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No-Huddle Notebook: Happy New Year

Spring practice is in the air and Sir Justin Lee is back — Was he ever gone? Was he ever really here? — to bring us the most notable notes from each fine football morning. You can call it the No-Huddle Notebook. We’ll call it that, too.

Quarterbacks. Doing quarterback things.

It’s officially the new football year, sports fans: That time of year where the smell of spring is in the air, everyone is undefeated (and winless), and last year becomes “last year” and this year becomes “this year.”

The Tigers took to the field in shorts for their first practice of the spring today, with the theme of the day being the adjustment from Scot Loeffler’s pro-style offense — or whatever that was — to Gus Malzahn’s hurry-up, no-huddle scheme.

They’ll be in shorts again Friday before their first practice in full pads on Saturday. But for now, there were plenty of notes and quotes to be had from the first day of spring ball. Let’s get it:

Gus Malzahn likes things fast. It was a tough first-day adjustment for the Tigers to get back in Malzahn’s break-neck tempo, both on the offensive and defensive side of the ball. He talked about it in his post-practice press conference, which clocked in at just under nine minutes.

“It’s great to be back on the practice field with our team and our new coaches out there,” Malzahn said. “A lot of excitement. A lot of flying around. I told our team at the very end of practice when I called them up, the main thing is we just have to learn how to practice at the pace and the intensity and the tempo both offensively and defensively. The X’s and O’s will come.

“Our main focus right now is learning how to practice and being able to process things by practicing them fast.”

Quan Bray called it “hectic.” Demetruce McNeal called it “mind-boggling.” Malzahn called it Wednesday.

“It is about learning how to line up correctly, learning how to process information quickly and having great body language and hustling,” Malzahn said. “It’s all that combined. How we did today, we’ve got a ways to go as far as learning how to practice at the pace and the tempo that we want. But that’s to be expected. We will get better each day at that.”

Wide receiver Trovon Reed compared the tempo to Malzahn’s last season as an offensive coordinator in 2011 (and perhaps confirmed an oft-rumored tactical change of the time):

“It was that fast (in 2011), but sometimes Coach Chiz slowed us down to get the defense — now, pffff, it’s fast,” Reed said. “For the first day, that was fast. I only can imagine that as we get better as a team, they’ll keep pushing us, and it could get extremely fast.”

McNeal explains the 4-2-5. Demetruce McNeal says he’s at the “boundary safety” spot in new defensive coordinator Ellis Johnson’s three-safety scheme. McNeal said that the new spot puts more of an emphasis on his range than the free safety spot he played at last year, where he spent a lot of time in the box (and, consequently, lassoed in 90 tackles and was the Tigers’ second-leading tackler.)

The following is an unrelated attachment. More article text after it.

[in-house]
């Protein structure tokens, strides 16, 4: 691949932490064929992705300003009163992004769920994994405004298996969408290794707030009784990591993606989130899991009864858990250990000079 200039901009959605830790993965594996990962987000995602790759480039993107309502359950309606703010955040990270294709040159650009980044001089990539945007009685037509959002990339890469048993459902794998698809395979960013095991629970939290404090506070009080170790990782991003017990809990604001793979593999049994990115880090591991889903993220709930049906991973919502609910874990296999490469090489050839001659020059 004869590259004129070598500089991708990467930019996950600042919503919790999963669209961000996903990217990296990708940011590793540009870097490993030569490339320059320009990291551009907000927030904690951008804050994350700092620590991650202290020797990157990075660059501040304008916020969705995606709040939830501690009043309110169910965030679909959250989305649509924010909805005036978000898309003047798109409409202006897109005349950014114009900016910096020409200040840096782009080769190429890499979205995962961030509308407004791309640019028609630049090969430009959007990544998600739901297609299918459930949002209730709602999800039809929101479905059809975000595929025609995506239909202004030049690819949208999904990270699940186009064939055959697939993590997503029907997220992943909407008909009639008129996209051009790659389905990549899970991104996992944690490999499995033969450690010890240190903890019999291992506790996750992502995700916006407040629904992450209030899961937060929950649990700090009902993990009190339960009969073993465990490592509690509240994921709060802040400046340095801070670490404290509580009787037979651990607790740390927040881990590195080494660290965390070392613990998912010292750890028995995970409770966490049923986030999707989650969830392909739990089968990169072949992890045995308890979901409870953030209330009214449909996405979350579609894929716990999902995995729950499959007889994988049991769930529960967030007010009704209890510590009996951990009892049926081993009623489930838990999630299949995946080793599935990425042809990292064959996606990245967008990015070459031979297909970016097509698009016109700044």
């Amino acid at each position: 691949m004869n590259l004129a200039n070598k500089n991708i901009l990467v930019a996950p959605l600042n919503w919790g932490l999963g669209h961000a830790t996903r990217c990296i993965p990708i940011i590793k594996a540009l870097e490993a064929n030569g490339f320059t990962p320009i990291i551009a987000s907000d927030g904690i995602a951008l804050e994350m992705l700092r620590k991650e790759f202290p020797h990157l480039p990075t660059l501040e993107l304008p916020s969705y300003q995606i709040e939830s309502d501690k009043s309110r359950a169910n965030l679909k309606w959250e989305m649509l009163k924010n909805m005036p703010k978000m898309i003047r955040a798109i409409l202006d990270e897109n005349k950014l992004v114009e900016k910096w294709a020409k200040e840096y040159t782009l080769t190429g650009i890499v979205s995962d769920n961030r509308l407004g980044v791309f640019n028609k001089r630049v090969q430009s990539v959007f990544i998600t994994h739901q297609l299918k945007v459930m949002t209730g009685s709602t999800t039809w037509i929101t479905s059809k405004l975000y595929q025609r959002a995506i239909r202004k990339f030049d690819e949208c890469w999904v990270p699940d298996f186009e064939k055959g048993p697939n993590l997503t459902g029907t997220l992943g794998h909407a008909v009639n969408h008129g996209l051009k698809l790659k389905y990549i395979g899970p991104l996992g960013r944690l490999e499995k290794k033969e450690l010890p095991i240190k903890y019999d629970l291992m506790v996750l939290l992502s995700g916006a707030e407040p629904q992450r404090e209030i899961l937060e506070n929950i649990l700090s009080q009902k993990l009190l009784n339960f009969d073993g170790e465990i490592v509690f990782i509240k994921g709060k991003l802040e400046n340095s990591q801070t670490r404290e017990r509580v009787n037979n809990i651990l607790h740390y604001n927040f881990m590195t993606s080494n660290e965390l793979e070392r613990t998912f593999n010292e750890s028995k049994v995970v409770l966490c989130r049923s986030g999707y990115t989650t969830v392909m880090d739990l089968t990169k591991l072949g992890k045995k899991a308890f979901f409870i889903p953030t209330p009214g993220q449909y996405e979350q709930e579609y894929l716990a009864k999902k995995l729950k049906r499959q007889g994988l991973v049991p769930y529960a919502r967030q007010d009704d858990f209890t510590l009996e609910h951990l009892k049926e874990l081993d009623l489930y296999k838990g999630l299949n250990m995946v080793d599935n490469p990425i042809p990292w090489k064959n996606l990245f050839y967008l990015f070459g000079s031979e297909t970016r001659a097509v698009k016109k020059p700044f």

Now, McNeal’s focus is on flying to the ball and picking off more passes.

McNeal definitely looks like the odds-on favorite at the boundary safety spot, while the “field safety” spot is wide open. Auburn worked two guys at the third safety — the linebacker hybrid called the “star” — namely, junior Justin Garrett and redshirt freshman JaViere Mitchell.

“It’s a great defense,” McNeal said. “It gives us a chance to spread our wings and show athleticism. That third guy, that star, he’s the key guy in the defense. He has to be a key guy in the defense for the defense to work. He has to be set, and all of us go off of him.”

McNeal said that the system, and new defensive backs coach and co-defensive coordinator Charlie Harbison, allow the players a certain new level of freedom and puts an emphasis on athleticism.

“I feel more free with Coach Harbison than I ever did with any coach, because he just lets me do what I want to do,” McNeal said. “Do what I do, but just do it within the system. That’s just the difference. With (former defensive backs coach Willie) Martinez, I didn’t really feel that free within the defense, because I felt like a robot, just staying within the defense but doing what he wanted me to do.

“But now with Harbison I can do what I want to do but just do it within the defense. So that’s really the big difference and I think I’ll have a better year because I’m just feeling in my comfort level back there at safety.”

Multiple roles. Wide receiver Quan Bray looks like the leading man for the 2013 version of Malzahn’s Wildcat package, as he took snaps from the formation in team drills and worked some with the quarterbacks today.

“I’m looking forward to playing a lot of different roles,” Bray said. “Just trying to be all over the field and learn different things for me to be able to help my team and be a playmaker for the team.”

Meanwhile, Robenson ‘Cadillac’ Therezie said it looks like he’ll be playing as a “boundary cornerback” in the new defense, but that he could be experimenting on the offensive side of the ball at some point in the future as well.

“It will be a possibility,” Therezie said. “I spoke with Coach Malzahn and it seems like a plan. I won’t mind at all playing (Onterio McCalebb’s) position.”

Corey Grant also mentioned stepping in to fill the void left by McCalebb, even though he can go between the tackles as well, and Bray mentioned Ricardo Louis and Trovon Reed as guys that could take jet sweeps in the backfield.

So, yes, this offense is still just as crazy as you remember it being.

Next up: Another day in shorts Friday morning. They’ll start going full pads on Saturday.

Related: The Toomer’s Ficus Tree at Gus Malzahn’s press conference.


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